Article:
The television ad for the Democratic congressman from Memphis, who is running against former Chattanooga Mayor Bob Corker, a Republican, shows Ford in a church talking about his religion and values.
The two men are vying for the seat of retiring Senate Majority Leader Bill Frist of Tennessee.
"To our knowledge, this is the first time a partisan political ad has been produced using the backdrop of a church," said Ellen Johnson, president of American Atheists, in a statement. "It's part of a larger and disturbing trend where candidates are invoking religion in order to woo constituencies and win elections."
The Ford campaign had a quick answer to the criticism.
"Being opposed by (American Atheists) makes us even more certain that Harold Ford Jr.'s Senate campaign is being embraced by people of faith," said Michael Powell, senior adviser to the Ford campaign.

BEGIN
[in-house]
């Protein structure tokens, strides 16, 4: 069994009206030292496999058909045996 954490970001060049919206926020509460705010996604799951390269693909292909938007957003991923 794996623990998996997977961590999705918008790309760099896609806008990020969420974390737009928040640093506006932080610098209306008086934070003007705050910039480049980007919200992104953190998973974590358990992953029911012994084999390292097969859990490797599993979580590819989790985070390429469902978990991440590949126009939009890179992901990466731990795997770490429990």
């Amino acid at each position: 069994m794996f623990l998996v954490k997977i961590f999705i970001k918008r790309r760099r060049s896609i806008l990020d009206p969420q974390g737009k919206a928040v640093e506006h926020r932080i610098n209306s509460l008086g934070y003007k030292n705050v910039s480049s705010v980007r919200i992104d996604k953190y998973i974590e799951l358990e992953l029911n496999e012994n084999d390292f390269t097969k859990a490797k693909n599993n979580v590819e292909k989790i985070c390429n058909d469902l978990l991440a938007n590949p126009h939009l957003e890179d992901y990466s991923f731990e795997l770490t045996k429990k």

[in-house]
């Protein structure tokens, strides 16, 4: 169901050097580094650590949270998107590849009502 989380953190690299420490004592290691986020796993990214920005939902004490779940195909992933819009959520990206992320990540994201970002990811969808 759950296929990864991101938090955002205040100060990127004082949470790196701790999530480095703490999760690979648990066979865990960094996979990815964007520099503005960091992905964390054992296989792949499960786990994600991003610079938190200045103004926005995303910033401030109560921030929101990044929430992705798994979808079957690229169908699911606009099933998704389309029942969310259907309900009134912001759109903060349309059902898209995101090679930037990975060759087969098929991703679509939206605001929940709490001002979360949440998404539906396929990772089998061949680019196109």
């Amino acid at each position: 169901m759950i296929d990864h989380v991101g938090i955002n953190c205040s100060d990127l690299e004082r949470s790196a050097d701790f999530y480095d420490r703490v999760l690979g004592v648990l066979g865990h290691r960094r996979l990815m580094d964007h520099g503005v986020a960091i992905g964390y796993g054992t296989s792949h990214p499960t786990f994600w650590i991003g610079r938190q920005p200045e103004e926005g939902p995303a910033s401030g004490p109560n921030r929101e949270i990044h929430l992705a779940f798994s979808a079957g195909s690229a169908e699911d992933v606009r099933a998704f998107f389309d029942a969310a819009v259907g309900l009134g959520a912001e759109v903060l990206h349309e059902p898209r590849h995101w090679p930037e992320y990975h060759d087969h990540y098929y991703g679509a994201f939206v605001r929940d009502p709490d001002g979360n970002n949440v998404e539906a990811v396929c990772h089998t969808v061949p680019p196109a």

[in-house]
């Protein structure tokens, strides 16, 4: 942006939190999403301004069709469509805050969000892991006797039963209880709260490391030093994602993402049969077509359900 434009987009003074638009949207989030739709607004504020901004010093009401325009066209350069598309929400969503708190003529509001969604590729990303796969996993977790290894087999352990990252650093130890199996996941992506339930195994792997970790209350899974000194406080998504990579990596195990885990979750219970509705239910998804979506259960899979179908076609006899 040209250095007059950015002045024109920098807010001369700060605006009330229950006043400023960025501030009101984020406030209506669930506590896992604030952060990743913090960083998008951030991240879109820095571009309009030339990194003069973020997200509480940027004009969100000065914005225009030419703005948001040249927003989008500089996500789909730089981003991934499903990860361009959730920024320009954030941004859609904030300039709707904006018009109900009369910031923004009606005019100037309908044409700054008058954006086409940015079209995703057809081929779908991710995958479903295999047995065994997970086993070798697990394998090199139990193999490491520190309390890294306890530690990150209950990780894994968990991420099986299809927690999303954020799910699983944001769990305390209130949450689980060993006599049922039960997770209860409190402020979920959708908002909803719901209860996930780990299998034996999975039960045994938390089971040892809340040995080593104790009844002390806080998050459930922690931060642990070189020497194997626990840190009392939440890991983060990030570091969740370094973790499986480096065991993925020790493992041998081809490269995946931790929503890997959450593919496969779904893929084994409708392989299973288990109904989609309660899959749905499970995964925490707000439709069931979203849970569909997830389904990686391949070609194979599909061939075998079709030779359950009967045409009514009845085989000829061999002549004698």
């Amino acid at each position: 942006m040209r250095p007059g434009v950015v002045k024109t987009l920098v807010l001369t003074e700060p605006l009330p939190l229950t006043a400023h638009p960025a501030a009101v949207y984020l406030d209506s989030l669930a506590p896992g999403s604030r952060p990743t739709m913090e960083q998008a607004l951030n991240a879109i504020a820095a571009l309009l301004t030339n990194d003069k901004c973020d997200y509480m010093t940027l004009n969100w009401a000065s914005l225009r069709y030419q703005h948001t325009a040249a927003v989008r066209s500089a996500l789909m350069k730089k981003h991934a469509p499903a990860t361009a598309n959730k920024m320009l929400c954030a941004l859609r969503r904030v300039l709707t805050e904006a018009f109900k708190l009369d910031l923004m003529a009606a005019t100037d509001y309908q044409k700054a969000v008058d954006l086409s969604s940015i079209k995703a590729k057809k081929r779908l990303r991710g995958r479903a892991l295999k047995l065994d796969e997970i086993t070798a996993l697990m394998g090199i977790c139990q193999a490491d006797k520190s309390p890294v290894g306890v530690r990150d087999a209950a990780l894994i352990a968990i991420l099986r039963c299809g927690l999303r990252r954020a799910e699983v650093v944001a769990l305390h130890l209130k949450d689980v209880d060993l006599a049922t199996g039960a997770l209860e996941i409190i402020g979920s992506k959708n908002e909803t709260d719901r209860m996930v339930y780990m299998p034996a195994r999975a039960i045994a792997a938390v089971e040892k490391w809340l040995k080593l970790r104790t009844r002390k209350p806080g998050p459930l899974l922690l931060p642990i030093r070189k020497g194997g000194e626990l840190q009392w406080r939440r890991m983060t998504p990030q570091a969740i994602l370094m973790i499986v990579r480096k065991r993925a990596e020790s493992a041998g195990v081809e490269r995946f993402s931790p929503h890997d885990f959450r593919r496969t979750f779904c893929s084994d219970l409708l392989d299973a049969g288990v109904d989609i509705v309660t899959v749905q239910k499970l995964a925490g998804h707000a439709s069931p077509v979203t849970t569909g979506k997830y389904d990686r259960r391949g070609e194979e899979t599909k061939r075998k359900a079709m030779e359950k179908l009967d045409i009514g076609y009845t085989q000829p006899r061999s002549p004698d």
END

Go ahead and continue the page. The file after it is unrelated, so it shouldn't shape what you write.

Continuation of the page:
Johnson said that "playing the religion card" excludes millions of atheists, freethinkers, secular humanists and other nonbelievers.
The ad was filmed in Mount Moriah-East Baptist Church in southeast Memphis.
Jeremy Leaming, a spokesmand for Americans United for Separation of Church and State was quoted in one article as saying, "It sounds problematic for a house of worship to open its doors to what appears to be blatant campaigning. I also think politicians should respect houses of worship and not try to drag them into politicking."
It is not clear whether the church could be charged with violation of the Internal Revenue Service laws that prohibit tax-exempt groups, such as churches, from involving themselves in campaigns.